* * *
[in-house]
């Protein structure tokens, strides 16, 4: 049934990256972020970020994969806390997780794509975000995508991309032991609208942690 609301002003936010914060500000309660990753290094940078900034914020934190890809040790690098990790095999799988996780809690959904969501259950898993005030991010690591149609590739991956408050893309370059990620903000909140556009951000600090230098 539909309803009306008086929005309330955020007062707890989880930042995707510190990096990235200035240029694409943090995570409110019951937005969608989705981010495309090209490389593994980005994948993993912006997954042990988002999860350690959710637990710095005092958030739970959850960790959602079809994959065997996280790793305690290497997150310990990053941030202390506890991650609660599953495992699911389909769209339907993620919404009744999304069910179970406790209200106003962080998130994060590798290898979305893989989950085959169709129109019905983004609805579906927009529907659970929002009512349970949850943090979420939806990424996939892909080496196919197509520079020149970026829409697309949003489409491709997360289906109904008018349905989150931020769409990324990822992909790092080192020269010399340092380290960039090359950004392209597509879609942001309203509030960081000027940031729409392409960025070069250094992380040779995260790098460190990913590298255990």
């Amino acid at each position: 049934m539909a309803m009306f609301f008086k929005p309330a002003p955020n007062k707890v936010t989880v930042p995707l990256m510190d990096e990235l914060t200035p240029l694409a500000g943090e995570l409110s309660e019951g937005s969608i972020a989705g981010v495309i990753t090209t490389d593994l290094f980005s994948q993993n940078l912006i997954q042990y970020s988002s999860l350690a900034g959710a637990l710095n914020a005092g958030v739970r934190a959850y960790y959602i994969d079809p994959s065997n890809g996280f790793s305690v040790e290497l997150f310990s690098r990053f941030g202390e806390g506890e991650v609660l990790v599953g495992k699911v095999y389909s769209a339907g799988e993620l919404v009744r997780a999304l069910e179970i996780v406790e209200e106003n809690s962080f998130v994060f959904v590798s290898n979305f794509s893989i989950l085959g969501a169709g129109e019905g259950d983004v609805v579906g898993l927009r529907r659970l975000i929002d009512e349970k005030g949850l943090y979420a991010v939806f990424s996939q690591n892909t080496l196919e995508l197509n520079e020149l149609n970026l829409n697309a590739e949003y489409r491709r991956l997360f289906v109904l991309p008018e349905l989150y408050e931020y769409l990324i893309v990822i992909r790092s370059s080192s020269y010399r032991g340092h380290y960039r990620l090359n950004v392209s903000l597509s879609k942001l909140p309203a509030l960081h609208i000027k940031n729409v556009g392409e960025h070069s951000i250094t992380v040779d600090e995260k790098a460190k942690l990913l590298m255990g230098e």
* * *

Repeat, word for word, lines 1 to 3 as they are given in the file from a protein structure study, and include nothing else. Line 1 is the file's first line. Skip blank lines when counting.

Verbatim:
[in-house]
């Protein structure tokens, strides 16, 4: 049934990256972020970020994969806390997780794509975000995508991309032991609208942690 609301002003936010914060500000309660990753290094940078900034914020934190890809040790690098990790095999799988996780809690959904969501259950898993005030991010690591149609590739991956408050893309370059990620903000909140556009951000600090230098 539909309803009306008086929005309330955020007062707890989880930042995707510190990096990235200035240029694409943090995570409110019951937005969608989705981010495309090209490389593994980005994948993993912006997954042990988002999860350690959710637990710095005092958030739970959850960790959602079809994959065997996280790793305690290497997150310990990053941030202390506890991650609660599953495992699911389909769209339907993620919404009744999304069910179970406790209200106003962080998130994060590798290898979305893989989950085959169709129109019905983004609805579906927009529907659970929002009512349970949850943090979420939806990424996939892909080496196919197509520079020149970026829409697309949003489409491709997360289906109904008018349905989150931020769409990324990822992909790092080192020269010399340092380290960039090359950004392209597509879609942001309203509030960081000027940031729409392409960025070069250094992380040779995260790098460190990913590298255990």
């Amino acid at each position: 049934m539909a309803m009306f609301f008086k929005p309330a002003p955020n007062k707890v936010t989880v930042p995707l990256m510190d990096e990235l914060t200035p240029l694409a500000g943090e995570l409110s309660e019951g937005s969608i972020a989705g981010v495309i990753t090209t490389d593994l290094f980005s994948q993993n940078l912006i997954q042990y970020s988002s999860l350690a900034g959710a637990l710095n914020a005092g958030v739970r934190a959850y960790y959602i994969d079809p994959s065997n890809g996280f790793s305690v040790e290497l997150f310990s690098r990053f941030g202390e806390g506890e991650v609660l990790v599953g495992k699911v095999y389909s769209a339907g799988e993620l919404v009744r997780a999304l069910e179970i996780v406790e209200e106003n809690s962080f998130v994060f959904v590798s290898n979305f794509s893989i989950l085959g969501a169709g129109e019905g259950d983004v609805v579906g898993l927009r529907r659970l975000i929002d009512e349970k005030g949850l943090y979420a991010v939806f990424s996939q690591n892909t080496l196919e995508l197509n520079e020149l149609n970026l829409n697309a590739e949003y489409r491709r991956l997360f289906v109904l991309p008018e349905l989150y408050e931020y769409l990324i893309v990822i992909r790092s370059s080192s020269y010399r032991g340092h380290y960039r990620l090359n950004v392209s903000l597509s879609k942001l909140p309203a509030l960081h609208i000027k940031n729409v556009g392409e960025h070069s951000i250094t992380v040779d600090e995260k790098a460190k942690l990913l590298m255990g230098e």